In 1800 Francis married Ann Peters; and in 1810 Shallus's Circulating Library first appears in the Philadelphia city directory. The Shalluses advertised in an 1810 newspaper: "Just published, Shallus's Catalogues for the year 1810, of his new and increasing Circulating Library, Containing Upwards of 9,000 volumes of Modern Publications (With criticisms Occasionally Annexed)—No. 89, — South Front . . . Philadelphia General Catalogue 218 pages price 25 cents. Select catalogue 84 pages, price 12 1/2 cents. . . . "

The library started out in a central location on Front Street, but in 1811 advertised its move to the more fashionable vicinity of 3rd and Chestnut Streets. There its neighbors included another circulating library, the posh Mansion House Hotel, the First Bank of the United States, and the marbled and brick homes of the wealthy. In 1814 the name of the library, was changed to the Ann Peters Shallus's Circulating Library, suggesting that Francis's wife, who may well have been managing the library previously, was now the sole proprietor. Contemporary advertisements confirm this, originally referring to "his" catalogues but soon changing their references to "Mrs. Shallus's'' library. As a female proprietor of a circulating library Ann Shallus was unusual, though not alone: at least a dozen other circu­lating libraries in this country were being successfully managed by women during the first quarter of the nineteenth century. In 1818, with her busi­ness obviously prospering, Ann announced the opening of a branch: "Northern Library. Mrs. Shallus Presents her compliments to the Ladies and Gentlemen of the Northern part of the City, and begs leave to inform them that she has opened a library, for their accommodation . . . where, she hopes, by strict attention, to merit a share of patronage, sufficient to support the undertaking. . . . The Library, No. 90 South Third Street, will also be continued as usual."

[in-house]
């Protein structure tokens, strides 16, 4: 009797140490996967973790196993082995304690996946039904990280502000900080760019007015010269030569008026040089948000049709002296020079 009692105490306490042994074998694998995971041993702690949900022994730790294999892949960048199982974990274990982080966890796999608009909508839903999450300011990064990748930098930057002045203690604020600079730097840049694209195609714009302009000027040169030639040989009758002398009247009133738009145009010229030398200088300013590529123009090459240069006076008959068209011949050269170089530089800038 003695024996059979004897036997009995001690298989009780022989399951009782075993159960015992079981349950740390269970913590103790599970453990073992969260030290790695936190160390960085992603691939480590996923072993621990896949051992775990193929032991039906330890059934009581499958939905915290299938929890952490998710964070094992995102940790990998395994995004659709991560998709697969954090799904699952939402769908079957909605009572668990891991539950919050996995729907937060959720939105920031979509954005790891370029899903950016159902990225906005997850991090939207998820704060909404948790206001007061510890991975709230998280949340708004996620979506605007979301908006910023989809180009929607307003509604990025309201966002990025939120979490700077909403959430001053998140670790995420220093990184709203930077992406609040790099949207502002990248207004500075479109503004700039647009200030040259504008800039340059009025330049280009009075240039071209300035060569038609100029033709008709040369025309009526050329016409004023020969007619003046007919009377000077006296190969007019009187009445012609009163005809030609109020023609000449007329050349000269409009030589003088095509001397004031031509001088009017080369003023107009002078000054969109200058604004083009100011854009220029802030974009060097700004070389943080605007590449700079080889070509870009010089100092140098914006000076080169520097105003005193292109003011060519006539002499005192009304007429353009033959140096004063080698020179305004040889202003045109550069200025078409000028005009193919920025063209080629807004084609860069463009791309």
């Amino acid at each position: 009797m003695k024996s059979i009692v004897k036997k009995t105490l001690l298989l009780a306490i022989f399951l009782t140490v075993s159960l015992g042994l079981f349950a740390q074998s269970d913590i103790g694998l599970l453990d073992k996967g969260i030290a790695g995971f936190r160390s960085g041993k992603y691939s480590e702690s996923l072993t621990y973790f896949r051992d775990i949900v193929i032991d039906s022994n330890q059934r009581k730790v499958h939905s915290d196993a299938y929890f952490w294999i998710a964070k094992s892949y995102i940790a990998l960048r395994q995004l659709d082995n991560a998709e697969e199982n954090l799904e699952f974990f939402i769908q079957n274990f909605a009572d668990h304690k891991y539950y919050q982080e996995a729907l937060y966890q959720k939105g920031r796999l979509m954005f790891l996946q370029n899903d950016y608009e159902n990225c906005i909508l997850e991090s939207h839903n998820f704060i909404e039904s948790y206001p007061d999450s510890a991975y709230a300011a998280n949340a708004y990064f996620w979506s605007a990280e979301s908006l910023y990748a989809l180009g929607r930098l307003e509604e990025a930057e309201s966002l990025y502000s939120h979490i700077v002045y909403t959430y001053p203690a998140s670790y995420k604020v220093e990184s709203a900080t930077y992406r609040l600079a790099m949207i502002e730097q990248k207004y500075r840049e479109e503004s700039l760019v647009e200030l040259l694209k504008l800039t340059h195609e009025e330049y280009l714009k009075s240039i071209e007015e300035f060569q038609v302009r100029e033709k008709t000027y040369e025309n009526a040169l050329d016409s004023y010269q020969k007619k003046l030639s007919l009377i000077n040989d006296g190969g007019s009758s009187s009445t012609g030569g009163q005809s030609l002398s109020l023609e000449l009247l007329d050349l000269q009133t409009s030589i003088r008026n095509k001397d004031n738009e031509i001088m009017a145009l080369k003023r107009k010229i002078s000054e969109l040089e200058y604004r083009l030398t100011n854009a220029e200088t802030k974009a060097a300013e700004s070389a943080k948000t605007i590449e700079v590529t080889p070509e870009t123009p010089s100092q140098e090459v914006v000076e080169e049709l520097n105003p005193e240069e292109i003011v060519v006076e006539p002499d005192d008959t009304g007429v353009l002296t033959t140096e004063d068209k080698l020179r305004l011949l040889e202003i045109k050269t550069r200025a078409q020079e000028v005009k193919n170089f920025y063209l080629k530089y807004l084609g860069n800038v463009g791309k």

Like most other circulating libraries, Ann Shallus's was located in a bookstore and "books bought, sold, and exchanged" were advertised along with the rental library. (Other, more unusual, locations for early-nine­teenth-century circulating libraries included a riverboat, an outlet for Sa­ratoga Spring water, and a doctor's office.) At Shallus's, those inclined could browse the shelves, rent or purchase a volume or two, and mingle with those if both like and opposite sex: forunlike most of the coffee-houses and social libraries of earlier centuriescirculating libraries were places where women, too, were encouraged to congregate. In fact, propri­etors of these libraries (both female and male) often targeted women specifically. Ann Shallus was one of these proprietors and made a concerted effort to attract the female audience—by publicizing in the library under her own name, by renting books of interest to women, and, not coincidentally, by marketing a variety of fancy goods. Alongside the books and magazines for rent, she advertised bonnets, turbans, fans, and fabric for sale.